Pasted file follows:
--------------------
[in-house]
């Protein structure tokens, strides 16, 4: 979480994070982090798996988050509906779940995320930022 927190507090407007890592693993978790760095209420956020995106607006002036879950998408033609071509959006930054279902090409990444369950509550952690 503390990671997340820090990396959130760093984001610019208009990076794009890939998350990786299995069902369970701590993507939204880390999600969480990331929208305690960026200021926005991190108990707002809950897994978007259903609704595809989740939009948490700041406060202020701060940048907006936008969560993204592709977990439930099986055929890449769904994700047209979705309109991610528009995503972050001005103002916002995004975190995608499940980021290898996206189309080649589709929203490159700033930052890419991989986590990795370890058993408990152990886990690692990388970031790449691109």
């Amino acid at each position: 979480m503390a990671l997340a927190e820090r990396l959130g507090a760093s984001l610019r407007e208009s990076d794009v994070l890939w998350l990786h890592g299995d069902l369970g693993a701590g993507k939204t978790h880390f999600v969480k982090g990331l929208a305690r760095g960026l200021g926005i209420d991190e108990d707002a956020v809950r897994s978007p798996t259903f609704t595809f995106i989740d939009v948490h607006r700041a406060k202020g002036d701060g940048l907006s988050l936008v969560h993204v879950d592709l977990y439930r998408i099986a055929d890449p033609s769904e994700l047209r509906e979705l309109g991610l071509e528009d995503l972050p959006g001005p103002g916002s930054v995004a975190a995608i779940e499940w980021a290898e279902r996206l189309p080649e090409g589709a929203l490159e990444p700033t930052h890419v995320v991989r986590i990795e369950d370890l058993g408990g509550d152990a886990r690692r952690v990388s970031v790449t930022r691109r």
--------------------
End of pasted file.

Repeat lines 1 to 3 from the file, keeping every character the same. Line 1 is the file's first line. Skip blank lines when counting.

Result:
[in-house]
């Protein structure tokens, strides 16, 4: 979480994070982090798996988050509906779940995320930022 927190507090407007890592693993978790760095209420956020995106607006002036879950998408033609071509959006930054279902090409990444369950509550952690 503390990671997340820090990396959130760093984001610019208009990076794009890939998350990786299995069902369970701590993507939204880390999600969480990331929208305690960026200021926005991190108990707002809950897994978007259903609704595809989740939009948490700041406060202020701060940048907006936008969560993204592709977990439930099986055929890449769904994700047209979705309109991610528009995503972050001005103002916002995004975190995608499940980021290898996206189309080649589709929203490159700033930052890419991989986590990795370890058993408990152990886990690692990388970031790449691109």
């Amino acid at each position: 979480m503390a990671l997340a927190e820090r990396l959130g507090a760093s984001l610019r407007e208009s990076d794009v994070l890939w998350l990786h890592g299995d069902l369970g693993a701590g993507k939204t978790h880390f999600v969480k982090g990331l929208a305690r760095g960026l200021g926005i209420d991190e108990d707002a956020v809950r897994s978007p798996t259903f609704t595809f995106i989740d939009v948490h607006r700041a406060k202020g002036d701060g940048l907006s988050l936008v969560h993204v879950d592709l977990y439930r998408i099986a055929d890449p033609s769904e994700l047209r509906e979705l309109g991610l071509e528009d995503l972050p959006g001005p103002g916002s930054v995004a975190a995608i779940e499940w980021a290898e279902r996206l189309p080649e090409g589709a929203l490159e990444p700033t930052h890419v995320v991989r986590i990795e369950d370890l058993g408990g509550d152990a886990r690692r952690v990388s970031v790449t930022r691109r």